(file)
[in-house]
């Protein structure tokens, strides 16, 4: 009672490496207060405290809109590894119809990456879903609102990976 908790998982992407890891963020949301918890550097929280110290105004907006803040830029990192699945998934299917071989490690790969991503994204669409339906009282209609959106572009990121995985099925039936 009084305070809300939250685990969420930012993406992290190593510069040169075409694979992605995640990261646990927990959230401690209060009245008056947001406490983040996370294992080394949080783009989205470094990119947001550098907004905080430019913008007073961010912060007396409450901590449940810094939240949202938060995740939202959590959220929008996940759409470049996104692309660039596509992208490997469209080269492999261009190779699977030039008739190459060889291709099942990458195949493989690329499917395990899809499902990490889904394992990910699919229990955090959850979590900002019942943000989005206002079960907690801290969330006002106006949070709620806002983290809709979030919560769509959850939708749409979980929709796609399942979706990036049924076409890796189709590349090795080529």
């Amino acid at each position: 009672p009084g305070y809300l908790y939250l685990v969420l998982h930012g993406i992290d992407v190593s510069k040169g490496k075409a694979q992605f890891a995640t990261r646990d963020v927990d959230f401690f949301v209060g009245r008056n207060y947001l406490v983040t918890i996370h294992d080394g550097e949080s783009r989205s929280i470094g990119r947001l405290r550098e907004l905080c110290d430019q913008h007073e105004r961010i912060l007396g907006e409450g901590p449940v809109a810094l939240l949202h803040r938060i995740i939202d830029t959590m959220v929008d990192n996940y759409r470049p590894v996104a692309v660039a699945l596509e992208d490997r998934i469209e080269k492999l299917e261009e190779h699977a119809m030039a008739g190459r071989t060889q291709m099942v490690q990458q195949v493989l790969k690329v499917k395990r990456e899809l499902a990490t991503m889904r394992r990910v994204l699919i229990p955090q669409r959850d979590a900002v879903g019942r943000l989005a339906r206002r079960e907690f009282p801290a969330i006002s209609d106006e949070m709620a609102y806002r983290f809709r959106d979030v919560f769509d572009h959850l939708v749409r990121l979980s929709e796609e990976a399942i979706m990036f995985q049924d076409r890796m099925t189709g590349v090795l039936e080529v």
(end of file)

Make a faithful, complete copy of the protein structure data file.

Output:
[in-house]
């Protein structure tokens, strides 16, 4: 009672490496207060405290809109590894119809990456879903609102990976 908790998982992407890891963020949301918890550097929280110290105004907006803040830029990192699945998934299917071989490690790969991503994204669409339906009282209609959106572009990121995985099925039936 009084305070809300939250685990969420930012993406992290190593510069040169075409694979992605995640990261646990927990959230401690209060009245008056947001406490983040996370294992080394949080783009989205470094990119947001550098907004905080430019913008007073961010912060007396409450901590449940810094939240949202938060995740939202959590959220929008996940759409470049996104692309660039596509992208490997469209080269492999261009190779699977030039008739190459060889291709099942990458195949493989690329499917395990899809499902990490889904394992990910699919229990955090959850979590900002019942943000989005206002079960907690801290969330006002106006949070709620806002983290809709979030919560769509959850939708749409979980929709796609399942979706990036049924076409890796189709590349090795080529």
């Amino acid at each position: 009672p009084g305070y809300l908790y939250l685990v969420l998982h930012g993406i992290d992407v190593s510069k040169g490496k075409a694979q992605f890891a995640t990261r646990d963020v927990d959230f401690f949301v209060g009245r008056n207060y947001l406490v983040t918890i996370h294992d080394g550097e949080s783009r989205s929280i470094g990119r947001l405290r550098e907004l905080c110290d430019q913008h007073e105004r961010i912060l007396g907006e409450g901590p449940v809109a810094l939240l949202h803040r938060i995740i939202d830029t959590m959220v929008d990192n996940y759409r470049p590894v996104a692309v660039a699945l596509e992208d490997r998934i469209e080269k492999l299917e261009e190779h699977a119809m030039a008739g190459r071989t060889q291709m099942v490690q990458q195949v493989l790969k690329v499917k395990r990456e899809l499902a990490t991503m889904r394992r990910v994204l699919i229990p955090q669409r959850d979590a900002v879903g019942r943000l989005a339906r206002r079960e907690f009282p801290a969330i006002s209609d106006e949070m709620a609102y806002r983290f809709r959106d979030v919560f769509d572009h959850l939708v749409r990121l979980s929709e796609e990976a399942i979706m990036f995985q049924d076409r890796m099925t189709g590349v090795l039936e080529v």